Ask them if they are able to drop ship the product directly to the customer. Drop ship means that the customer places the order through you and you pass it along to the vendor. The vendor ships the product to the customer and charges your account for each order. This is the best solution so you are not responsible for carrying inventory that may not be sold. Most companies require that you carry inventory or place a minimum order so they are guaranteed a certain sales percentage. I have one company that required a $ 250 minimum purchase. They still shipped directly to the customer one order at a time and deducted the money from my initial $ 250 order. I still did not carry inventory and they knew they had a set sales amount.

Some companies are able to blind drop ship so the package looks like it came from your store. The company includes your business cards, invoice, brochures and return address labels at no additional charge. That way a customer can track the order back to you and not to the company. This will help with reoccurring sales from the same customer. They grow to trust you as a supplier and not the vendor directly.

Make sure to ask how the company would like to be paid and what type of terms you can negotiate. Terms are the schedule of your payments. Some sellers will give you discount if you pay immediately. Others will demand that you pay immediately, and some will let you pay over 30 or 60 days. This flexibility will allow you to "float" the cost of the inventory. If you get paid immediately, but do not have to pay the vendor for 30 days, then you benefit. Money has an intrinsic value, and the longer you have it the better you are. If you are carrying inventory then longer terms gives you a chance to sell it and collect the money from your customers before paying the vendor. I had a product that in my mind was a winner. I order 3 cases of them and paid the costs. Two years later I was selling the item at my acquisition cost. So dollar for dollar it looks like I was even, however, I lost the value of the money (interest in the bank, or option to invest in another product) for two years. Check to see if you can pay via credit card so you get the rewards on your credit card or if they only accept a check. When starting with a new vendor, many require references that show you have purchased items before and are reliable for payments. It is OK if you have never sold a product. Let the company know that you are a start up and ask if they can either keep a credit card on file or will waive the required references.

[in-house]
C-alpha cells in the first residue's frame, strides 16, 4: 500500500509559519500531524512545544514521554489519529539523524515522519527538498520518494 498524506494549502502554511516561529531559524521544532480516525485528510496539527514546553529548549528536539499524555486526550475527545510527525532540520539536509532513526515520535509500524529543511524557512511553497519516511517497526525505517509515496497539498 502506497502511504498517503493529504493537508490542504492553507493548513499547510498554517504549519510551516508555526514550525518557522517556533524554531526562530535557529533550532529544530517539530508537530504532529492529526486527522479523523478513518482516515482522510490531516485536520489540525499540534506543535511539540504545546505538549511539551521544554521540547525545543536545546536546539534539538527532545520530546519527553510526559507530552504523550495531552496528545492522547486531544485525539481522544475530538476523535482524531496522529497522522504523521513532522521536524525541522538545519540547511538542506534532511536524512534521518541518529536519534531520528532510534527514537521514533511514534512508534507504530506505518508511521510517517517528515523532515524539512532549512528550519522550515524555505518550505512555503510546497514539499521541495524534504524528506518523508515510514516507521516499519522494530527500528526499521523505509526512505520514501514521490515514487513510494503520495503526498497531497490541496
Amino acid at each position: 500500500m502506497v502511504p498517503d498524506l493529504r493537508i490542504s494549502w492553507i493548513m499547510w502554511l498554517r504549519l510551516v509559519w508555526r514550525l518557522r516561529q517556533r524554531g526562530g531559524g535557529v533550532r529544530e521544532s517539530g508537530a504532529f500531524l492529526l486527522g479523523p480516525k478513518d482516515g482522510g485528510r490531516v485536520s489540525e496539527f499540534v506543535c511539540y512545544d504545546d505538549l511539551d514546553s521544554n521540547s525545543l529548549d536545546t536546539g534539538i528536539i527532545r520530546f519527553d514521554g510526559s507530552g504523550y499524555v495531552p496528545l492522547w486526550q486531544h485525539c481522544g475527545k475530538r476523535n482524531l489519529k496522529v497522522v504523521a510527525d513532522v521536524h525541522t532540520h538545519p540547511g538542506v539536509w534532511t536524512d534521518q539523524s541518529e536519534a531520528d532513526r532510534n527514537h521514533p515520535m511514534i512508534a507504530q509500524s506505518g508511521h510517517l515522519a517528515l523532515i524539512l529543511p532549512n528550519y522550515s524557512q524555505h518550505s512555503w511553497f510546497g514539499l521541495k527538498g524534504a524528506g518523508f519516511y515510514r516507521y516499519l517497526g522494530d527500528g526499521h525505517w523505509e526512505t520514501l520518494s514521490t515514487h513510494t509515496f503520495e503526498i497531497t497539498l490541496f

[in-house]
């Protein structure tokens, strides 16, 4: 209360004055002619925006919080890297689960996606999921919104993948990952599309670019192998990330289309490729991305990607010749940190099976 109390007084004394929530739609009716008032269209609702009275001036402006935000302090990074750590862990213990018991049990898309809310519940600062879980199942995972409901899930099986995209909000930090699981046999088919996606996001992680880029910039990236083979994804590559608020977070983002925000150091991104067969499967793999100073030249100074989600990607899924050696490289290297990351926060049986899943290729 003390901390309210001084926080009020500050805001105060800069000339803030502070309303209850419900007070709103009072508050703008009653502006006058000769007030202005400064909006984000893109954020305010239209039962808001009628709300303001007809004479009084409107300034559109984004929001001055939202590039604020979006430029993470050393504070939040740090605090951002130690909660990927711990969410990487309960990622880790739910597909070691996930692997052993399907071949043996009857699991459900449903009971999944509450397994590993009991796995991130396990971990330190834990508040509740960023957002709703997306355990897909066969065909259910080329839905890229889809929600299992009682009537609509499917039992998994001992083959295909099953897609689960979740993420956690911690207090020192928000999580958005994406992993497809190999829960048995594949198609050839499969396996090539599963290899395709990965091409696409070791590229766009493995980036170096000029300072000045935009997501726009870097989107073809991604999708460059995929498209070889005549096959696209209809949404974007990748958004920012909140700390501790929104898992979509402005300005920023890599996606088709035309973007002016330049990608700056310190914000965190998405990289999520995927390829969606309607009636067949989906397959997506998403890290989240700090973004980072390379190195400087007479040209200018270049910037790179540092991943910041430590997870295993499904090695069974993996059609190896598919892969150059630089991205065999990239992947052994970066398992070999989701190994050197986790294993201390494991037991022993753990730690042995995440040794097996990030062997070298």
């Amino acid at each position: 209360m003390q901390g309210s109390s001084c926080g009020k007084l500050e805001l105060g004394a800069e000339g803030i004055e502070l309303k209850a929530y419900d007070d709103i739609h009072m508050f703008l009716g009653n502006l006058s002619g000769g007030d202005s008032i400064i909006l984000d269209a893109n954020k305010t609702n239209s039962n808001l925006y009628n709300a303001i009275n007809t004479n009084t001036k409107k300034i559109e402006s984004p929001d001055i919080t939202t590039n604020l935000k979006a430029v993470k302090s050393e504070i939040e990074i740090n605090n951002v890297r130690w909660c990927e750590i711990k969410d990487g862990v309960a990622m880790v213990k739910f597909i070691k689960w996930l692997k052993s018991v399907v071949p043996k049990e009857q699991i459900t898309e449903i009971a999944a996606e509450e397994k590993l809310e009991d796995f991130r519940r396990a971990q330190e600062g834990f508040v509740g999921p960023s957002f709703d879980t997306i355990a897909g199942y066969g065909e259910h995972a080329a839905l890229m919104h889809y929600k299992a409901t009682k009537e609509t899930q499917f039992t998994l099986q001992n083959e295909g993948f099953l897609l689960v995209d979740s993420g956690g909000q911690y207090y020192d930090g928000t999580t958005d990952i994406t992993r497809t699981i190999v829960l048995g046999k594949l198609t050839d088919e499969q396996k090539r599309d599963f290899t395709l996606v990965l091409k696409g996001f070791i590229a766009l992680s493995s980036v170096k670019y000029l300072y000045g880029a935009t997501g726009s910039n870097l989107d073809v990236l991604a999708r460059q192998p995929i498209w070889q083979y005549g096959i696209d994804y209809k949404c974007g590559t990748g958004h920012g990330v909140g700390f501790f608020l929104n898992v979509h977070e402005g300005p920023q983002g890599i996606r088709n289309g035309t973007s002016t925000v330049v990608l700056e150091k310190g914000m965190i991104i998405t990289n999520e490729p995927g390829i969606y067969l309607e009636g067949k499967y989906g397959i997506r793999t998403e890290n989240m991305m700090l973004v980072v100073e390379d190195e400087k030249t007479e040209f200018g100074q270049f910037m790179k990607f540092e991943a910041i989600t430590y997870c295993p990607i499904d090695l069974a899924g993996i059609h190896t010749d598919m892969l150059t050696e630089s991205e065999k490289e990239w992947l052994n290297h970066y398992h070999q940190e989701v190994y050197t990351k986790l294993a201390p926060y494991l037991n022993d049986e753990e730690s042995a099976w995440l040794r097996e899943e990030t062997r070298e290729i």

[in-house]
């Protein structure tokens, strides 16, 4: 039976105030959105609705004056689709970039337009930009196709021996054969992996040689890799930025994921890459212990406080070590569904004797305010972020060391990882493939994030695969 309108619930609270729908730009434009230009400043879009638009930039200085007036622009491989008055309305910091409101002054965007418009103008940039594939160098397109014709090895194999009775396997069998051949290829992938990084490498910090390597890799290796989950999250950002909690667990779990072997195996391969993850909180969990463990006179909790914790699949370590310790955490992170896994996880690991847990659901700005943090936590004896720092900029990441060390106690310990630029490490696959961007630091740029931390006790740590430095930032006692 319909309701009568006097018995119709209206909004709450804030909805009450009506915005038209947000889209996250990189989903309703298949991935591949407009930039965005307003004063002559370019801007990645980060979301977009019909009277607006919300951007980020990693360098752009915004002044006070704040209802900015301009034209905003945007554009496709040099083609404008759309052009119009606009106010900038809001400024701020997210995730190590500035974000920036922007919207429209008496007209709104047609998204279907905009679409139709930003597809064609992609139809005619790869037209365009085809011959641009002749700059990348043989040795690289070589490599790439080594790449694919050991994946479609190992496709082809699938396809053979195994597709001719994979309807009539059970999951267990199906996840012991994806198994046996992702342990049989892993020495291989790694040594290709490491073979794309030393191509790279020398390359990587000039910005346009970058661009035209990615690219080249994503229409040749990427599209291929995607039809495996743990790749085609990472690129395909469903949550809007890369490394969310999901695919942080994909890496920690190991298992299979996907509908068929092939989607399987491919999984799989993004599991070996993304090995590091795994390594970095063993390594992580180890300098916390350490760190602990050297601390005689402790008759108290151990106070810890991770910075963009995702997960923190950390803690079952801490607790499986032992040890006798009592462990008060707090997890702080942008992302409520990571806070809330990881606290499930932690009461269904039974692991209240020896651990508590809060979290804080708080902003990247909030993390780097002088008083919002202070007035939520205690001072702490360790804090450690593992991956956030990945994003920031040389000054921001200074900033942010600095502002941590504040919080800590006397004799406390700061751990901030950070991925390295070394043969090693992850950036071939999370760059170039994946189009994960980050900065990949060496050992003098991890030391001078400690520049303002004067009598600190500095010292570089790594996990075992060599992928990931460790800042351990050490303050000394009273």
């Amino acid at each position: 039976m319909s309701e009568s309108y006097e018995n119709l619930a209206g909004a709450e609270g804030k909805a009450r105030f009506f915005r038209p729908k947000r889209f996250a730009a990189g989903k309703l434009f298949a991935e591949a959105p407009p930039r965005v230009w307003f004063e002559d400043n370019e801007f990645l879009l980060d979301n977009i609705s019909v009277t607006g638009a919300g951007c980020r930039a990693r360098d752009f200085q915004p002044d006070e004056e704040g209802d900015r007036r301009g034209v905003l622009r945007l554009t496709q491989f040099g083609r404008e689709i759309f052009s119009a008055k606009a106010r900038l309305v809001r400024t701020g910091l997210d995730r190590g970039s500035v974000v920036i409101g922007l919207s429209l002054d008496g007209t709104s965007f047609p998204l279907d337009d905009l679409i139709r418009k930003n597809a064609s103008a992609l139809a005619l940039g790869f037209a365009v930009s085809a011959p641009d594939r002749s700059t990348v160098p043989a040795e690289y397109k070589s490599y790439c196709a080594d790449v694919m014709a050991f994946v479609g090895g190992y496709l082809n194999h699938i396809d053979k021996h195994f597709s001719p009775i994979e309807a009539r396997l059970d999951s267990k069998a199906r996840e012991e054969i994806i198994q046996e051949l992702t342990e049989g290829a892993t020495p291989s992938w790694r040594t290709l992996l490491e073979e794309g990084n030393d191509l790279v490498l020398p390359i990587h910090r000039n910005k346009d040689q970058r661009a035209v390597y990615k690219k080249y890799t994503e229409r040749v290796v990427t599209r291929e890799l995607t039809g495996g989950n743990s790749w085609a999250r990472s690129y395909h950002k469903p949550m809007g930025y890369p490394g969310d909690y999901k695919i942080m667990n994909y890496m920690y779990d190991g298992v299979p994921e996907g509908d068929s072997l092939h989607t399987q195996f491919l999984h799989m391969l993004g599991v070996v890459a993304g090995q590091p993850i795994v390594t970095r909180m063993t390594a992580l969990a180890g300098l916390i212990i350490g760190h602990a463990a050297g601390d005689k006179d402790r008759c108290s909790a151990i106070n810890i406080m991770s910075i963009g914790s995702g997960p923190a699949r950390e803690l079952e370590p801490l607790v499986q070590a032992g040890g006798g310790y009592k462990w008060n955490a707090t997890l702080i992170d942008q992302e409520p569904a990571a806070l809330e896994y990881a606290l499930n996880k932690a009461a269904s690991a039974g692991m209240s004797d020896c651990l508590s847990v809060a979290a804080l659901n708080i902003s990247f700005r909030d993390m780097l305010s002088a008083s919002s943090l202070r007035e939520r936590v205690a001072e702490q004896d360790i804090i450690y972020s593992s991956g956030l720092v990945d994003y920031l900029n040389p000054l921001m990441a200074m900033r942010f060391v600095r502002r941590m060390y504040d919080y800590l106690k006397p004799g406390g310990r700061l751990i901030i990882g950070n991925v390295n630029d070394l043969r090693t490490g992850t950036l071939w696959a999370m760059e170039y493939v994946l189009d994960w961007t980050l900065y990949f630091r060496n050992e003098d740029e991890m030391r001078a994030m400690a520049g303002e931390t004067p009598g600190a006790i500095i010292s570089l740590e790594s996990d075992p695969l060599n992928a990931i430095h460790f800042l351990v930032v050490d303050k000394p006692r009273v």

Double check that you can use the company's product images on your site. Some companies allow you to pull images directly from their site, some will send you the picture files and others will not allow pictures to be added to your site. Companies that restrict use of their images are typically concerned that you will distort or modify the picture so that it no longer resembles their product.

Questions to ask the vendor

1. Do you offer a wholesale program?

2. Do you sell to online retailers?

3. What is the acquisition price / recommended retail price?

4. Is there a minimum order required (either a monetary figure or amount of product)?

5. Can they drop ship to your customers?

6. Can they include your information in their packaging?

7. Is there any pricing restrictions on the item?

8. What type of payment is accepted?

9. What type of terms do they offer?

10. Can you use their images on your website?

11. Can you use their product word on your website?

Create a Website:

The first step in creating a website is to think of your domain name, or the name people will use to look up your site. For example, my store is called The Stork Store and my domain name is http://www.thestorkstore.com . I searched for a registrar company that provides domain names (I used GoDaddy due to cheap rates). Many times, your name is taken and you need to play around with spelling or find a new company name. I recommend using a simple name that explains your business and is spelled correctly. Go with a .com ending instead of other endings to your name as this is more common and less confusing. Once your name is registered, you can either begin to develop your website or locate a hosting company.

The hosting company is where you will house your website files and data. They charge a monthly fee and typically provide you with e-mail addresses related to your site, customer support, secure transmission of data and storage space. Look into several companies and ask their fees, whether they allow pop ups, banner ads or annual commitments. Your web designer will need the hosting information when it is time for your site to go live.